Teenagers 'verbally abused' in rainbow flag row town

The 15 to 17-year olds were raising support and money for the annual Oxford Pride festival outside Abingdon town hall
Image caption The 15 to 17-year olds were raising support and money for the annual Oxford Pride festival outside Abingdon town hall

A group of teenagers campaigning against a town's decision not to fly the rainbow flag say they have received homophobic insults from passers-by.

The 15 to 17-year-olds organised an event to support the annual Oxford Pride in Abingdon town centre.

They said they were "shocked" by the negative responses, which came mainly from "older generations".

Pride chair Rob Jordan said it showed why the council to had to show support for its LGBTQ community.

Important issue

The event took place in the wake of Abingdon-on-Thames Town Council's refusal to fly the rainbow flag from the town hall to support the Pride event in 2017.

It said flying the rainbow flag would set a precedent for other flags to be flown in the town.

Campaigners said they were "shocked and appalled" and, following pressure from a local MP, the council agreed to set up a working group to review the "raising of flags and banners".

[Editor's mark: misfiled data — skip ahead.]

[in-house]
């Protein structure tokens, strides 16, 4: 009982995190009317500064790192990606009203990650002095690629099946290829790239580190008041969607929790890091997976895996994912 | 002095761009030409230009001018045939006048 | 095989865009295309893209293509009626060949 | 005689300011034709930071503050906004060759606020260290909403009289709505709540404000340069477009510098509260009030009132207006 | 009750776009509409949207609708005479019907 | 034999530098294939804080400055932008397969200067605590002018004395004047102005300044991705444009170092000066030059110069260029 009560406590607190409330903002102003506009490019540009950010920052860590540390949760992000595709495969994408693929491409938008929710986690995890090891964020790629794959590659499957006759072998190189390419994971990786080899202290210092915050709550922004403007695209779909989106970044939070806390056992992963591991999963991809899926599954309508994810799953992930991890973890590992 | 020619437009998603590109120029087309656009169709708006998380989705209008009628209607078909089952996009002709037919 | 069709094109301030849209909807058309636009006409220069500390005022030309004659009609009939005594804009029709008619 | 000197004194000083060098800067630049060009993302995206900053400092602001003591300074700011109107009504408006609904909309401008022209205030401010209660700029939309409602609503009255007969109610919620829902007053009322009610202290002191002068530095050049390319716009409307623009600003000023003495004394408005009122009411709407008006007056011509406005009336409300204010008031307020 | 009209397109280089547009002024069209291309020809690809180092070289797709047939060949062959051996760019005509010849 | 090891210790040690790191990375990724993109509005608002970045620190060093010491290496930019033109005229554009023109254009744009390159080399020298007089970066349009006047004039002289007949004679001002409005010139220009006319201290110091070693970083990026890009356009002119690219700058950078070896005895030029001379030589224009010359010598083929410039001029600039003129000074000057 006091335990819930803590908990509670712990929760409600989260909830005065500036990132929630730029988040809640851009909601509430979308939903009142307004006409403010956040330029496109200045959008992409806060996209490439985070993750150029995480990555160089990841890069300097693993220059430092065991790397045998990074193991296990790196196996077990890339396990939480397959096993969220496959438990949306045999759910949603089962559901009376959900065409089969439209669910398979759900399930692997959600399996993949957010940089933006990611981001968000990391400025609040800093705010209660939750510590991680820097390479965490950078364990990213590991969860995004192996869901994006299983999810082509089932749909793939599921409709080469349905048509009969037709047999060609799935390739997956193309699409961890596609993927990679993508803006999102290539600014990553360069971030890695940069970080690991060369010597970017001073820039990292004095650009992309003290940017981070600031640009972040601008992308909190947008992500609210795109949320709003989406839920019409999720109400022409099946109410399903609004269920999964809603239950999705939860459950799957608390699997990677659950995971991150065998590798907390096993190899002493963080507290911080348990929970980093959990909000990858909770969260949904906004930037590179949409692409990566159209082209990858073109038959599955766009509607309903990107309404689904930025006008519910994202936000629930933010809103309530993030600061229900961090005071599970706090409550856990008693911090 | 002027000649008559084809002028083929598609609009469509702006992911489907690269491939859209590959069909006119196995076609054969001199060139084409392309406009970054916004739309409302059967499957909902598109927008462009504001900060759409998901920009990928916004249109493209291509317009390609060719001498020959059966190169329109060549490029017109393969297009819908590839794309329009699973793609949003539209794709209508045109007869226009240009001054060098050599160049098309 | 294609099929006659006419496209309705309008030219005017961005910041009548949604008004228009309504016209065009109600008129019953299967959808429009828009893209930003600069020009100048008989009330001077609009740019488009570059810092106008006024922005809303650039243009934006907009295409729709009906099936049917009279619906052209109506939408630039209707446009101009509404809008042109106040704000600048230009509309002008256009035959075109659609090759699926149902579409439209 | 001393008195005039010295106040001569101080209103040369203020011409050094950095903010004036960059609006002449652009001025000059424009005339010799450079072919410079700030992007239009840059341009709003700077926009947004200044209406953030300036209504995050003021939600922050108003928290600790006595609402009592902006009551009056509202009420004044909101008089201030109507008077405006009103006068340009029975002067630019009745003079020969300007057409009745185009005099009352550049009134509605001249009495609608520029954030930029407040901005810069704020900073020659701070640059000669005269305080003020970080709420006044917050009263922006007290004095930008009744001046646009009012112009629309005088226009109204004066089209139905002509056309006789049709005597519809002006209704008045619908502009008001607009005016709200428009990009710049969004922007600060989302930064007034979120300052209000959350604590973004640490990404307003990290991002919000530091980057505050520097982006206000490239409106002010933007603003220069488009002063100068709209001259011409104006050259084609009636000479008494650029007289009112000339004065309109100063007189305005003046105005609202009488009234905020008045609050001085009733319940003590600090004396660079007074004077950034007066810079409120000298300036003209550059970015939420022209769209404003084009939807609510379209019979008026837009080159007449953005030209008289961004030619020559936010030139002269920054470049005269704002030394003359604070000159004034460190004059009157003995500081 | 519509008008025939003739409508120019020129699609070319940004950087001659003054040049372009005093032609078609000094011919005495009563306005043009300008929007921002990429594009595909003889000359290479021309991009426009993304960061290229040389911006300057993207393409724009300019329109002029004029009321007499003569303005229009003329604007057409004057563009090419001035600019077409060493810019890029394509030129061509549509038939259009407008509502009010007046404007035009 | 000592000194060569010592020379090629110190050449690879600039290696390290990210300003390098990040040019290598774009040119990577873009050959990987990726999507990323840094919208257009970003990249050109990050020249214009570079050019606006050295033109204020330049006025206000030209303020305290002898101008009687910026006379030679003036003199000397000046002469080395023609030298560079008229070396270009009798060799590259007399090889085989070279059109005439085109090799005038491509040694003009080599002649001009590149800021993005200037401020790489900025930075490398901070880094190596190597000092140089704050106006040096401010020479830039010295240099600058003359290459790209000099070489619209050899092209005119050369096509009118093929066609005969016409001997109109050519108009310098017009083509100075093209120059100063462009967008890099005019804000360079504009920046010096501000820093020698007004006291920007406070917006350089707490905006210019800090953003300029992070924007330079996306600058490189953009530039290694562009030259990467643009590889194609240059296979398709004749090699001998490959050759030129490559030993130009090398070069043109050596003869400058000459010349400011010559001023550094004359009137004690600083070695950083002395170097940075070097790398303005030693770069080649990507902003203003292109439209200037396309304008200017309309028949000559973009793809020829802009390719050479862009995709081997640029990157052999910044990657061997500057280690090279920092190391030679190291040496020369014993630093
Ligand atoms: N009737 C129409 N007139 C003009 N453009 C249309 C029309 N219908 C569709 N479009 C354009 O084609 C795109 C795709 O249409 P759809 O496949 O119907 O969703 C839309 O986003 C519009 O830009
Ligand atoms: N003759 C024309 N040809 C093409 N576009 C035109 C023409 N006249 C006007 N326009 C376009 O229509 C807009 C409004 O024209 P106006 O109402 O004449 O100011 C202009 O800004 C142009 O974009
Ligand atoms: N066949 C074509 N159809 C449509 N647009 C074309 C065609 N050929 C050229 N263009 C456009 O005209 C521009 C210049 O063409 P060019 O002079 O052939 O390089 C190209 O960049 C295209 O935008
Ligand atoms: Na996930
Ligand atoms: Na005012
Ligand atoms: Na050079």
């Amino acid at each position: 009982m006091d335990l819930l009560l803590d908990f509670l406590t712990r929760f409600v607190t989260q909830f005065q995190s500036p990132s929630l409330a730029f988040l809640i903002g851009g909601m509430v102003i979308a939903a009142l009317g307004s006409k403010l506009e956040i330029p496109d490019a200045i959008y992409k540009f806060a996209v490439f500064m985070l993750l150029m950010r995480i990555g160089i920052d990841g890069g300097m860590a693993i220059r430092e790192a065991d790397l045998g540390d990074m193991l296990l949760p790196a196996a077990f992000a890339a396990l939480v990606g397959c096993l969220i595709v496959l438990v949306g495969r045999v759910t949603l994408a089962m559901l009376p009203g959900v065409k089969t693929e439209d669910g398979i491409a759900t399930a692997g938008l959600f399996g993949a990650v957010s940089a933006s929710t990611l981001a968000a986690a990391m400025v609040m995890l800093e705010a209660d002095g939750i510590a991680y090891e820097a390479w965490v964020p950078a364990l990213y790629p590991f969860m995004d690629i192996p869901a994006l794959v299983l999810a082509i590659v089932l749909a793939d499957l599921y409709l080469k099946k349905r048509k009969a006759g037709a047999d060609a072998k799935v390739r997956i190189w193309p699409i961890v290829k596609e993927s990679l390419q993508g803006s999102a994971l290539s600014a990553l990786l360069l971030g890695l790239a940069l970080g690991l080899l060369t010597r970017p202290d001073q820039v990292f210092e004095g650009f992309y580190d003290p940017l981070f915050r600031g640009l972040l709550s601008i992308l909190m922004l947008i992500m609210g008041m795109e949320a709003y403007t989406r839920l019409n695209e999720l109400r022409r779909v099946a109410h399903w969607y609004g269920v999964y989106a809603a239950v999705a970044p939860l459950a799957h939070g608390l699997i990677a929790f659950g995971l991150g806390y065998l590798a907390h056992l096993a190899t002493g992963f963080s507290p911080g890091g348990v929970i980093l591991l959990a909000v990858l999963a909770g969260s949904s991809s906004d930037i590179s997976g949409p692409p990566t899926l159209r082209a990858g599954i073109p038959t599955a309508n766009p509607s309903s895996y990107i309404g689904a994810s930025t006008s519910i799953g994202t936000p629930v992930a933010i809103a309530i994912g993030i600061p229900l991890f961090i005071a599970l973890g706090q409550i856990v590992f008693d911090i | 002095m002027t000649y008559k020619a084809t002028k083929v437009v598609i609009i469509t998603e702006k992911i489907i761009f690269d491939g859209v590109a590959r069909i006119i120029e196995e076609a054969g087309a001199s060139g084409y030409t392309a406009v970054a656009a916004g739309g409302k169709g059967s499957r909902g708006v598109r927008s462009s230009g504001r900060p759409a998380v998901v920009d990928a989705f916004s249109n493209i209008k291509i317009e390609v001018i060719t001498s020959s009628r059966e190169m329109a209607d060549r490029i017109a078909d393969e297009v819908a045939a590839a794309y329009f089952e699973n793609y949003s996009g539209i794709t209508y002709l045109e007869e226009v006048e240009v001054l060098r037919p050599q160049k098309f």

The group of nine young people, some of whom identified themselves as LGBTQ (Lesbian, Gay, Bisexual, Trans and Queer), were working as part of their National Citizen Service (NCS).

They received a number of homophobic comments as they tried to raise money and talk to people about the issue.

'So shocked'

One man said he would "not let a gay babysit children".

"I was so shocked because in our generation people aren't against the LGBTQ community," said Serena Harrop, 16, from Berinsfield.

"We are just trying to raise awareness that some people are gay and that it's a normal thing."

NCS team leader Abdulla Omaigan said he was "really impressed" with the maturity the teenagers showed.

Mr Jordan said he was not surprised, but it showed how important the flag issue had become.

'Valued community'

"If councillors think Abingdon is a hotbed of equality, well it is not," he said.

"The teens didn't deserve any of this abuse. This is why we need this kind of support, because this level of abuse is still there."

The leader of Abingdon town council Mike Badcock said he wanted to reassure all people in the town they were "valued members of our community".

"I note that the alleged incidents have been linked to our decision regarding the flying of the rainbow flag," he added.

"I am extremely disappointed that the reasons for the council's decision in this regard continue to be misinterpreted, it would appear wilfully by some.

"We would always advise that where there are any such incidents they should always be reported to the police."

Related Topics

More on this story

Related Internet links

The BBC is not responsible for the content of external Internet sites